MediaFile

Talking heads block Al-Jazeera TV in U.S.-Zucker

Millions of Americans have turned to Al-Jazeera for coverage of the crisis in Egypt, but for the vast majority, that has meant turning to the Internet rather than their televisions.

Why? Former NBC Universal Chief Executive Jeff Zucker has a theory — U.S. cable operators are afraid of the talk show backlash that would result if they carried the channel, viewed by some as having an anti-American bias. Jeff Zucker

Jeff Zucker

“Some people would attack some of the distributors like Comcast and others who would carry it for being un-American for carrying Al-Jazeera,” said Zucker, who stepped down as CEO of NBC at the end of January when General Electric Co closed on its sale of a majority stake in the media operation to Comcast Corp. “That’s part of what the problem is, which is incredibly unfortunate.”

Al-Jazeera says some 3.5 million U.S. viewers have turned to its live Web feed since Egyptians took to the streets to call for the resignation of President Hosni Mubarak, who has ruled that country for three decades.

During an hour-long talk on the state of the media at Harvard University in Cambridge, Massachusetts, Zucker discussed the rivalry between NBC’s cable news channel MSNBC, which has carved out a left-leaning niche, and its main rival News Corp’s Fox News Channel, on the right.

Relief in Philadelpia? NBCU profit up 13 percent

NBC Universal’s quarterly results — still wrapped into the General Electric numbers — should have some of the folks down in Philadelphia smiling this weekend. The numbers didn’t set the world on fire, but both profit and revenue showed improvement thanks to (what else) the cable division.

Overall, NBCU’s quarterly profit rose 13 percent to $607 million. Revenue climbed 5 percent to $3.75 billion.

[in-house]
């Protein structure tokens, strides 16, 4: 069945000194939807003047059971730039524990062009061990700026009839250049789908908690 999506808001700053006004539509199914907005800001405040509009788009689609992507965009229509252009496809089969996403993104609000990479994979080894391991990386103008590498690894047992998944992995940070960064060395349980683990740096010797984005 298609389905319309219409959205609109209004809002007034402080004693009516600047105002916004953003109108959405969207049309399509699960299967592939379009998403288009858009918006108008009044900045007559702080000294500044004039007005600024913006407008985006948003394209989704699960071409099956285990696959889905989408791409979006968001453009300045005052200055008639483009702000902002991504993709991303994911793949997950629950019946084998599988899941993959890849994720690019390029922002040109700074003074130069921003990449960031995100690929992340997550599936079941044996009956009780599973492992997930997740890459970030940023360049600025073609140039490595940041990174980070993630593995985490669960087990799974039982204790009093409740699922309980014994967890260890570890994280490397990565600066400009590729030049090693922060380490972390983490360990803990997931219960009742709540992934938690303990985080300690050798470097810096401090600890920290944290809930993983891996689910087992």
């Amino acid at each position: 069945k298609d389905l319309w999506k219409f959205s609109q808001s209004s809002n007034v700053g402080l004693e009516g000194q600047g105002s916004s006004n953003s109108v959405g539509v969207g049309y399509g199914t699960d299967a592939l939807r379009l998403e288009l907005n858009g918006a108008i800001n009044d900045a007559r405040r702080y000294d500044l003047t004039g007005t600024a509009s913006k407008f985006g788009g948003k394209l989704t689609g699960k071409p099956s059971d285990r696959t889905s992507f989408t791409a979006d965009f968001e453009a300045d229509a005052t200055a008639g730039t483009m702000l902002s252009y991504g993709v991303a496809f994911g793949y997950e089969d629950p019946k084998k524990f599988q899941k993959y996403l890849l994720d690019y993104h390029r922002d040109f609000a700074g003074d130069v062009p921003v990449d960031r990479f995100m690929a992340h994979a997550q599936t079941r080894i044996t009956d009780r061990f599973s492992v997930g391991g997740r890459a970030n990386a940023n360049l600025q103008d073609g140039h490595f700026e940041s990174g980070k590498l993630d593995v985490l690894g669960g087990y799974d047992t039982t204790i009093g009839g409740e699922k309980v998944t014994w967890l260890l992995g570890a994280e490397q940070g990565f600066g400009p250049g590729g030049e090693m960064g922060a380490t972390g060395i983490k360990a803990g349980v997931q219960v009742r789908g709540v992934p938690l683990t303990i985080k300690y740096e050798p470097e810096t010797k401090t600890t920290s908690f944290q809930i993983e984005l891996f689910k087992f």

Keith Sherin, GE’s finance chief, credited Jeff Zucker with delivering what he called “a strong performance” and said the regulatory review of the sale to Comcast “is progressing as expected.”

Sun Valley: Jane Goodall and the primary primates

John MaloneIt’s day three of the Sun Valley media conference and the event has started to feel like a Jane Goodall documentary, in which we’re Jane and the moguls are the apes who have become comfortable letting us observe and record their movements. Several media executives groggily making their way to the morning’s first session (scheduled to kick off at 7:30), stopped to chat with the throng of press waiting to greet them.

Liberty Media Chairman John Malone voiced concerns about the economy for nearly 10 minutes while NBC’s Jeff Zucker, who once warned of the risks to media companies of trading analog dollars for digital pennies and later upped the exchange rate to dimes, posited the idea that the media industry was now within reach of collecting digital quarters. It’s change we can believe in.

Later on Thursday, Google’s chief executive Eric Schmidt (who for reasons unknown has been toting a camera with a beefy zoom lens throughout the event, even after-hours at the bar on Wednesday evening) will hold his traditional Sun Valley press roundtable, possibly with co-founders Sergey Brin and Larry Page, who are here.

Zucker praises Comcast; but will it be a good fit?

zuckerWhen it comes to the Comcast-NBC Universal deal, one of the big stories over the coming year will center on corporate culture. Maybe too much is made of this, maybe different cultures had nothing to do with the disaster that was Time Warner-AOL, for instance. But I doubt it.

Which brings us back to Comcast-NBC Universal. The New York Post got a jump on the culture clash story today, and UBS banker Aryeh Bourkoff followed up on it during an interview with NBC Universal boss Jeff Zucker at the UBS Media and Communications Conference.

Asked about his relationship with Comcast’s Brian Roberts and Steve Burke, Zucker said up the following. (Perhaps he’s already figuring out the Comcast culture of bland, family friendly diplomacy).

NBC, News Corp practice Olympic hedging

Big media executives are developing a new Olympic sport — hedging. Two of the best contenders are NBC-Universal Chief Executive Jeff Zucker and News Corp CEO Rupert Murdoch.

Attendees at the Goldman Sachs Communacopia conference in New York City asked both executives on Tuesday if they were interested in bidding for rights to broadcast the 2014 Winter Olympics and the 2016 Summer Olympics. Both answered the question in ways that sound different until you realize that they actually sound… the same.

Murdoch said “We haven’t thought about it” and concluded with “I wouldn’t think so.” Zucker said, “We’ll have to see what happens. We’re not going to make any decision that doesn’t make business sense. …. The Olympics are an important part of the company and something we’d would like to be involved with if it makes business sense.”